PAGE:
Once the meat had been marinaded over night with wine, herbs and vegetables it was drained, dried and browned, then back with all the ingredients and onto the wood burner for about 2 hours. Whilst it came out tender and flavoursome the wine was overpowering and it hadn't achieved any real depth that you'd expect. I think the bottom line is that the stove never really got to the right simmering temperature, at least not consistently, so it never really cooked enough. Oddly enough I used the left overs to create a sort of curry with lots of fresh spices, ginger, garlic and some mascarpone cream we had that needed to be eaten, and that was fabulous - I guess the extra cooking was just what the sauce needed.

Beef in Barolo (actually I didn't use a straight Barolo, but it was an Italian wine made with Nebbiolo grapes - the same as those in Barolo - so pretty much the right wine) is something I've wanted to make for years, and never got round to, so disappointing for the first one not to be great, but no doubt one day I'll have another go.

Just last night I was cooking again on the stove though, this time a Ham shank slowly simmered with shallots, carrots, black peppercorns, bay and thyme, and that came out great. Needed a bit of attention now and then, as logs went in and the lid needed to be pushed aside to compensate, but it made for a fab Saturday ham, egg and chips! And now I have about 2 litres of gorgeous ham stock :-)

So what am I learning about cooking on the wood burner? Well you need to pay more attention than a conventional stove as logs will burn at different temperatures. Slow cooking is relatively easy, so long as you're not cooking for a deadline as it's not unusual to need at least an extra half hour or even more. And it's messy - the Italian is, unusually, cooking today and I have a Sunday off for a change. She's busy frying off some Italian sausage with fennel at the moment, and you can see the state of our wood burner now in the picture below.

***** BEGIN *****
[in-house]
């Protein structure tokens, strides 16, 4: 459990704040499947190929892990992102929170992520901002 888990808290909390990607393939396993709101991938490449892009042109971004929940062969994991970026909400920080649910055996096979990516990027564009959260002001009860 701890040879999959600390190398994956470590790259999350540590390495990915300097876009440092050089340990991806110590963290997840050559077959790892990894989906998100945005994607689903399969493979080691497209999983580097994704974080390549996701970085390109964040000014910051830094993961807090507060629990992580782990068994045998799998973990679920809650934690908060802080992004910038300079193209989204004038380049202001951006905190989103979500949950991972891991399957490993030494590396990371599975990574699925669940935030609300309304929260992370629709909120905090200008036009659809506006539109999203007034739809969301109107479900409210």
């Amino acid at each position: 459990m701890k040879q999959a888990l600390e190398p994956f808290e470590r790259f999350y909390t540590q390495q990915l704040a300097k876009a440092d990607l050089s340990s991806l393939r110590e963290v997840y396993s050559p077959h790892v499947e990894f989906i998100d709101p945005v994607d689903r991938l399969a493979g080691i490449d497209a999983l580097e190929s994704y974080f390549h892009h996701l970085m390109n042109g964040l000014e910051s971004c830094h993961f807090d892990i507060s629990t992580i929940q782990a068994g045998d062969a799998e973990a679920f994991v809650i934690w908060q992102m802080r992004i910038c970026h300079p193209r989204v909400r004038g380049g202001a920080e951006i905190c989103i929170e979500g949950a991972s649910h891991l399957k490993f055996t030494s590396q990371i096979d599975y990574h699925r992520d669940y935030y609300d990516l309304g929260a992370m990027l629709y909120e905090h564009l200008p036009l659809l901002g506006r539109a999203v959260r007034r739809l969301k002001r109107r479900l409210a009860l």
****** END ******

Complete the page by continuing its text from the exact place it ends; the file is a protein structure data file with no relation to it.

Frying Italian Sausage with Fennel

I can hear the odd expletive coming up the stairs so I'm guessing she's discovering the joys of wood burning cooking for herself, although that said she grew up with this sort of thing in the Alps so for her it's not so unusal.

One thing I'll end with though - the cost savings. We've recently got one of those doo-hickeys which measures your electricity consumption, and I don't think I ever realised just how much energy the electric oven uses - it's enormous, and that's with a very modern energy efficient oven! We know we're already saving loads of money on gas due to relying on the wood burner as our core source of heat, but it's also shifted our cooking so that we tend to do pot roasts and stews on the burner instead of using the oven. We also warm plates on it, heat up breads and pastries, pre-heat water for pasta, etc. I reckon we're going to end up saving loads on our electric bill as well as our gas bill as we shift our cooking over more and more to the stove. Interesting times!